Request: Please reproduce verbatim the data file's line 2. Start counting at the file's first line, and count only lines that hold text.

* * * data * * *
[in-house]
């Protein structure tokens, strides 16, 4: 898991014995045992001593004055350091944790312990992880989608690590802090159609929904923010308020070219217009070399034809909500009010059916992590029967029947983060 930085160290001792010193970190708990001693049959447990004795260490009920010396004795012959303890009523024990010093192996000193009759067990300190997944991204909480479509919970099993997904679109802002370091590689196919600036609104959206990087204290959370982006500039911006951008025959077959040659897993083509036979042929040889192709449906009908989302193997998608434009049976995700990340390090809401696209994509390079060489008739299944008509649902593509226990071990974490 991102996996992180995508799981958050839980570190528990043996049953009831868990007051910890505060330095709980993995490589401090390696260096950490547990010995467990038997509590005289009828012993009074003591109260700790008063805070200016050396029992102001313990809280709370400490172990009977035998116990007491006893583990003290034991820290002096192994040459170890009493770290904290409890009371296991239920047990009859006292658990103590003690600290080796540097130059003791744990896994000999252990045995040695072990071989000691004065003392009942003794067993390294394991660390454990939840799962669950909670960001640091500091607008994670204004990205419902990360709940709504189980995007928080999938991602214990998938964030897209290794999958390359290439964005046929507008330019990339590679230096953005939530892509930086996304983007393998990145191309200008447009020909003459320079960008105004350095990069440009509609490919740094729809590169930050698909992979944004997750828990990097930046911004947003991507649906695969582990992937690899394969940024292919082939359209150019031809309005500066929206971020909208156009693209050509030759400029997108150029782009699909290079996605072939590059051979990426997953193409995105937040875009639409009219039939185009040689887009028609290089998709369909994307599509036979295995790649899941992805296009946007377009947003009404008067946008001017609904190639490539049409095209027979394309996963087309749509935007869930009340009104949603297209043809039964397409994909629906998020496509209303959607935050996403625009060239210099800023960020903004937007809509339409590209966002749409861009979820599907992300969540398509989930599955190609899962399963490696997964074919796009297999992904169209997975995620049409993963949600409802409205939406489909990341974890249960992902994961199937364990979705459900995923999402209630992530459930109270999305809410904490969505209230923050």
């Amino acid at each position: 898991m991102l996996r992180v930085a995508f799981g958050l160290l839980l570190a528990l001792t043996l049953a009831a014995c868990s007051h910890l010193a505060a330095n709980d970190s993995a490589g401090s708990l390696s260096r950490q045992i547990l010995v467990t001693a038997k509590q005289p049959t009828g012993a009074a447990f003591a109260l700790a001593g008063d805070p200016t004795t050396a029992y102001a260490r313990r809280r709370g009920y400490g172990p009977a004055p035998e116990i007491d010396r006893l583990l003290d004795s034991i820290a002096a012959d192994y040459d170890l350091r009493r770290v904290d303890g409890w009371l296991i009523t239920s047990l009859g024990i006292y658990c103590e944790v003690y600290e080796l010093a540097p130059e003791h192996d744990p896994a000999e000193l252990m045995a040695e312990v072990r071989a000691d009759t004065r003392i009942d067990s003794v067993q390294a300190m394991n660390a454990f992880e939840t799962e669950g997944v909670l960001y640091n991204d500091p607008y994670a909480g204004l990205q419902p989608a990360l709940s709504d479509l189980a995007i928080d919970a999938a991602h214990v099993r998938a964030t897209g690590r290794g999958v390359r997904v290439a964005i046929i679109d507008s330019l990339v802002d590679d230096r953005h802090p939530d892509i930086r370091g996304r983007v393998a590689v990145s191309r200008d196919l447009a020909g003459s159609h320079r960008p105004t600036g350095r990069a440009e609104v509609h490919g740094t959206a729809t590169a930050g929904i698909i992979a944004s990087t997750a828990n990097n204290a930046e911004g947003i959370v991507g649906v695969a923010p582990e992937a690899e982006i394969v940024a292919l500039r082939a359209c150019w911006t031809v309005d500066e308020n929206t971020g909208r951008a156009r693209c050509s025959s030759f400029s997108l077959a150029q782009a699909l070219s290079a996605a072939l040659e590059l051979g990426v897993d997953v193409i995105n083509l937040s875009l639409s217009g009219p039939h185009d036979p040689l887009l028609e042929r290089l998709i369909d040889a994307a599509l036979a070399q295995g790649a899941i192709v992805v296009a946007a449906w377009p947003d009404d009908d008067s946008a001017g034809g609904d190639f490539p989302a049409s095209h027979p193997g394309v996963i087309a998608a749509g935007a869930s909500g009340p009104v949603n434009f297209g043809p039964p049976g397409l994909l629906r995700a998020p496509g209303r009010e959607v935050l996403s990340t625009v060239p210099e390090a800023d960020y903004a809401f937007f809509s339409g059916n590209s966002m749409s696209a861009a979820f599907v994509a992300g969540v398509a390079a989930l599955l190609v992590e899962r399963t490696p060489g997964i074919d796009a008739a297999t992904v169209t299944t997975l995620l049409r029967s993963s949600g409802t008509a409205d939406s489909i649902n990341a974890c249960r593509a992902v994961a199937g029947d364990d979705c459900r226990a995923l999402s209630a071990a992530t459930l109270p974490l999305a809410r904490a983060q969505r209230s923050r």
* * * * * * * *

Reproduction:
């Protein structure tokens, strides 16, 4: 898991014995045992001593004055350091944790312990992880989608690590802090159609929904923010308020070219217009070399034809909500009010059916992590029967029947983060 930085160290001792010193970190708990001693049959447990004795260490009920010396004795012959303890009523024990010093192996000193009759067990300190997944991204909480479509919970099993997904679109802002370091590689196919600036609104959206990087204290959370982006500039911006951008025959077959040659897993083509036979042929040889192709449906009908989302193997998608434009049976995700990340390090809401696209994509390079060489008739299944008509649902593509226990071990974490 991102996996992180995508799981958050839980570190528990043996049953009831868990007051910890505060330095709980993995490589401090390696260096950490547990010995467990038997509590005289009828012993009074003591109260700790008063805070200016050396029992102001313990809280709370400490172990009977035998116990007491006893583990003290034991820290002096192994040459170890009493770290904290409890009371296991239920047990009859006292658990103590003690600290080796540097130059003791744990896994000999252990045995040695072990071989000691004065003392009942003794067993390294394991660390454990939840799962669950909670960001640091500091607008994670204004990205419902990360709940709504189980995007928080999938991602214990998938964030897209290794999958390359290439964005046929507008330019990339590679230096953005939530892509930086996304983007393998990145191309200008447009020909003459320079960008105004350095990069440009509609490919740094729809590169930050698909992979944004997750828990990097930046911004947003991507649906695969582990992937690899394969940024292919082939359209150019031809309005500066929206971020909208156009693209050509030759400029997108150029782009699909290079996605072939590059051979990426997953193409995105937040875009639409009219039939185009040689887009028609290089998709369909994307599509036979295995790649899941992805296009946007377009947003009404008067946008001017609904190639490539049409095209027979394309996963087309749509935007869930009340009104949603297209043809039964397409994909629906998020496509209303959607935050996403625009060239210099800023960020903004937007809509339409590209966002749409861009979820599907992300969540398509989930599955190609899962399963490696997964074919796009297999992904169209997975995620049409993963949600409802409205939406489909990341974890249960992902994961199937364990979705459900995923999402209630992530459930109270999305809410904490969505209230923050």